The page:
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SOCIAL STYLE #4: Analytical Style

- Jason Kiesau, leadership and talent development manager with Aureon HR, writes about success skills, and is the author of FOCUSED - Your Future Starts Now! and Leading with Style for Senior Living Professionals.

Think about your employees as though they were a fleet of luxury cars, each of which require different kinds of fuel or power to achieve top performance. That is how I introduced SOCIAL STYLE ® in my first post in this series, which outlines the four different Styles of people that make up your workforce.

  • Driving Style
  • Expressive Style
  • Amiable Style
  • Analytical Style

In part two, I tell you how best to work with people who have a Driving Style.

In part three, I wrote about working people who have an Expressive Style.

In part four, I discussed people who have an Amiable Style.

Today our focus will be on people who have an Analytical Style.

How do you know if people have an Analytical Style?

There are really two ways to discover someone's Style. First, you can guess, but Tracom Group says that when we guess, we are wrong 50 percent of the time. Our recommendation would be to have them take the SOCIAL STYLE, Self-Perception Profile and you can schedule that by emailing me at jason.kiesau@aureon.com. If your choice is to guess, let me try to help you out.

Style is determined by how we say and do things. This is called our "observable behavior" and it's based on our assertiveness (how assertive or passive we are) and our responsiveness (whether we respond to things emotionally or emotionally controlled). People with an Analytical Style are less assertive and emotionally controlled. This means they are more passive when they want something and they tend to respond to things with logic and little to no emotion. They are organized, detailed, and value processes. 

Who do you work with that might be an Analytical Style?

What are their strengths and why do you need them on your team?

Of all the Styles, people with an Analytical Style are the ones who will cross t's, dot i's, ask questions and obsess over details to ensure the best decision is made. They are the ones who will poke holes in your master plan and make you think about things you never considered.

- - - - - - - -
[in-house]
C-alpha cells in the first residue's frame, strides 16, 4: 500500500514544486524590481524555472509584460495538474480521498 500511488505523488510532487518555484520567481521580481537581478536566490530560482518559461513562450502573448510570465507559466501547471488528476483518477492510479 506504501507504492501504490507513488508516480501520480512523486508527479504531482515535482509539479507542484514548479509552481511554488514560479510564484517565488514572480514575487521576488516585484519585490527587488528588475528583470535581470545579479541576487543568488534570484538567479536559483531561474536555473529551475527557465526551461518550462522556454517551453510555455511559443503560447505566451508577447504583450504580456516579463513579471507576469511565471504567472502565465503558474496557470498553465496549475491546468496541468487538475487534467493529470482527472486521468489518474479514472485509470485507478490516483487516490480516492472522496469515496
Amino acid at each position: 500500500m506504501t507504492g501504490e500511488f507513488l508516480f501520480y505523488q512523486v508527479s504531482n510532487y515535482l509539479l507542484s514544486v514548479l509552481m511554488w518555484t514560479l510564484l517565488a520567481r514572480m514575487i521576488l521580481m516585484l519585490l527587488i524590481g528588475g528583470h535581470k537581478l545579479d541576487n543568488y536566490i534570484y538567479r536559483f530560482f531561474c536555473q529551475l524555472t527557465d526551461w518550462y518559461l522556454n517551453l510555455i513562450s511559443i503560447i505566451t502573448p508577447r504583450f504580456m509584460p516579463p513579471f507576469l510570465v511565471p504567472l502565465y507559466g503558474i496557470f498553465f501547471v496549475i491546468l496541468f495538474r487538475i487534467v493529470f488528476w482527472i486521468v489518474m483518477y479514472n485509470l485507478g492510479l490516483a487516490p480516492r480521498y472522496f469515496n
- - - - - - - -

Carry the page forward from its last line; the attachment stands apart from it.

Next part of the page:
How do you correctly fuel them?

People with an Analytical Style are fueled by making the right decision. Analytical Style people get a bad wrap for being challenging and difficult because they ask a lot of questions, poke holes in ideas and need to think about things. They are not trying to be difficult. They are fulfilling their need by ensuring they are making the best decision possible. Rushing them or expecting them to make a decision with little information is like siphoning gas out of their tank. They won't move. 

How do they prefer work and make decisions?

People with an Analytical Style prefer to be logical and thoughtful with how they do things and they make decisions in that same spirit. What does being thoughtful mean? This means they prefer to learn more, ask questions, process, analyze, organize and make sense of things with the sole purpose of greater understanding so the right decision can be made with the littlest risk.

What are their weaknesses and opportunities for growth?

People with an Analytical Style try to make everything black and white, but you and I both know the world is not always black and white. Most of the time it's gray, blurry and ambiguous. They are not always going have all the information they want. The Analytical Style's opportunity for growth is to be more decisive. When they don't have enough information they can get caught in paralysis by analysis and stall whatever progress is being made. Sometimes we have to make a decision with what the information we have and move forward.  

What stresses them out?

Tension rises when they are rushed or forced to make a decision without all the information. This can happen when working with a Driving Style who is impatient or an Expressive Style who is too "fluffy" and hasn't thought through all the details. 

How do they behave when there is too much tension?

When tension gets too high, people with an Analytical Style will check out and can become passive aggressive. At some point they may stop trying to convince us to be more thoughtful and may just watch us crash and burn if we aren't willing to value their opinions. 

How can you work with them to maximize results?

First and foremost we have to value what they bring to the table. They keep us out of trouble. As an Expressive Style I am visionary, creative and get excited about things. I don't always like it, but I expect people with an Analytical Style to ask me questions and challenge me to think about things I haven't considered. Knowing what gives them security I have had to change my expectations from creating urgency to respecting their process. If I need to work with someone with an Analytical Style my top two questions for them are: "What other information can I provide?" and "What else do you need?"

The last post of this series is later this week. In it, I will bring everything together with a summary of the previous five parts and end with the concept of achieving higher versatility.


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